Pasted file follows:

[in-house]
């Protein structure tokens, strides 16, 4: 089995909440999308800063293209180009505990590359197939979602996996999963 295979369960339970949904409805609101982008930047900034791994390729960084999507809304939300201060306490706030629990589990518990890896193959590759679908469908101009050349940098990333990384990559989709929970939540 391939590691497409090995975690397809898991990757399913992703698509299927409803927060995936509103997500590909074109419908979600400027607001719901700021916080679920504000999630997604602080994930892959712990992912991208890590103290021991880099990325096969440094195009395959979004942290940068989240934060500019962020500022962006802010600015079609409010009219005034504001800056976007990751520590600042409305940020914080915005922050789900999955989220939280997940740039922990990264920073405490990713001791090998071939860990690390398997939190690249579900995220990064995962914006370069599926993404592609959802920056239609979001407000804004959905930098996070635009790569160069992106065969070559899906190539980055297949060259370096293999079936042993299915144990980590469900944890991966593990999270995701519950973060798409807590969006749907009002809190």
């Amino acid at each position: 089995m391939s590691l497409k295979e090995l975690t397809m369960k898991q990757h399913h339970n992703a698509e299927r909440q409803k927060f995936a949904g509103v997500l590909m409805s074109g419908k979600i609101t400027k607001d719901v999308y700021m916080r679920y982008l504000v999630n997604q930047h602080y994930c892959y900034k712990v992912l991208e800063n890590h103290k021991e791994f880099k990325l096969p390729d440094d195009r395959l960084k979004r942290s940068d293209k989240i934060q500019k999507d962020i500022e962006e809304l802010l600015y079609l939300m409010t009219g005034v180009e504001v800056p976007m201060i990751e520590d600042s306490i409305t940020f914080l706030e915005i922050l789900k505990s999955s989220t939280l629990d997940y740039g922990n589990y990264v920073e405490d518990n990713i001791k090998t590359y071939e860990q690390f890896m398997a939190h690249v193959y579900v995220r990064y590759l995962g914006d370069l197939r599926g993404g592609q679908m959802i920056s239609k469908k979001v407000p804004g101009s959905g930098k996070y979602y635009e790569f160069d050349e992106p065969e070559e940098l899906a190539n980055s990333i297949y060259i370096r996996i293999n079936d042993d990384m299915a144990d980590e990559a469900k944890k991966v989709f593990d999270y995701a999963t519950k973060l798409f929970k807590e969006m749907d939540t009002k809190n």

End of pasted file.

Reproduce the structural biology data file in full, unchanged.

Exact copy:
[in-house]
């Protein structure tokens, strides 16, 4: 089995909440999308800063293209180009505990590359197939979602996996999963 295979369960339970949904409805609101982008930047900034791994390729960084999507809304939300201060306490706030629990589990518990890896193959590759679908469908101009050349940098990333990384990559989709929970939540 391939590691497409090995975690397809898991990757399913992703698509299927409803927060995936509103997500590909074109419908979600400027607001719901700021916080679920504000999630997604602080994930892959712990992912991208890590103290021991880099990325096969440094195009395959979004942290940068989240934060500019962020500022962006802010600015079609409010009219005034504001800056976007990751520590600042409305940020914080915005922050789900999955989220939280997940740039922990990264920073405490990713001791090998071939860990690390398997939190690249579900995220990064995962914006370069599926993404592609959802920056239609979001407000804004959905930098996070635009790569160069992106065969070559899906190539980055297949060259370096293999079936042993299915144990980590469900944890991966593990999270995701519950973060798409807590969006749907009002809190």
């Amino acid at each position: 089995m391939s590691l497409k295979e090995l975690t397809m369960k898991q990757h399913h339970n992703a698509e299927r909440q409803k927060f995936a949904g509103v997500l590909m409805s074109g419908k979600i609101t400027k607001d719901v999308y700021m916080r679920y982008l504000v999630n997604q930047h602080y994930c892959y900034k712990v992912l991208e800063n890590h103290k021991e791994f880099k990325l096969p390729d440094d195009r395959l960084k979004r942290s940068d293209k989240i934060q500019k999507d962020i500022e962006e809304l802010l600015y079609l939300m409010t009219g005034v180009e504001v800056p976007m201060i990751e520590d600042s306490i409305t940020f914080l706030e915005i922050l789900k505990s999955s989220t939280l629990d997940y740039g922990n589990y990264v920073e405490d518990n990713i001791k090998t590359y071939e860990q690390f890896m398997a939190h690249v193959y579900v995220r990064y590759l995962g914006d370069l197939r599926g993404g592609q679908m959802i920056s239609k469908k979001v407000p804004g101009s959905g930098k996070y979602y635009e790569f160069d050349e992106p065969e070559e940098l899906a190539n980055s990333i297949y060259i370096r996996i293999n079936d042993d990384m299915a144990d980590e990559a469900k944890k991966v989709f593990d999270y995701a999963t519950k973060l798409f929970k807590e969006m749907d939540t009002k809190n």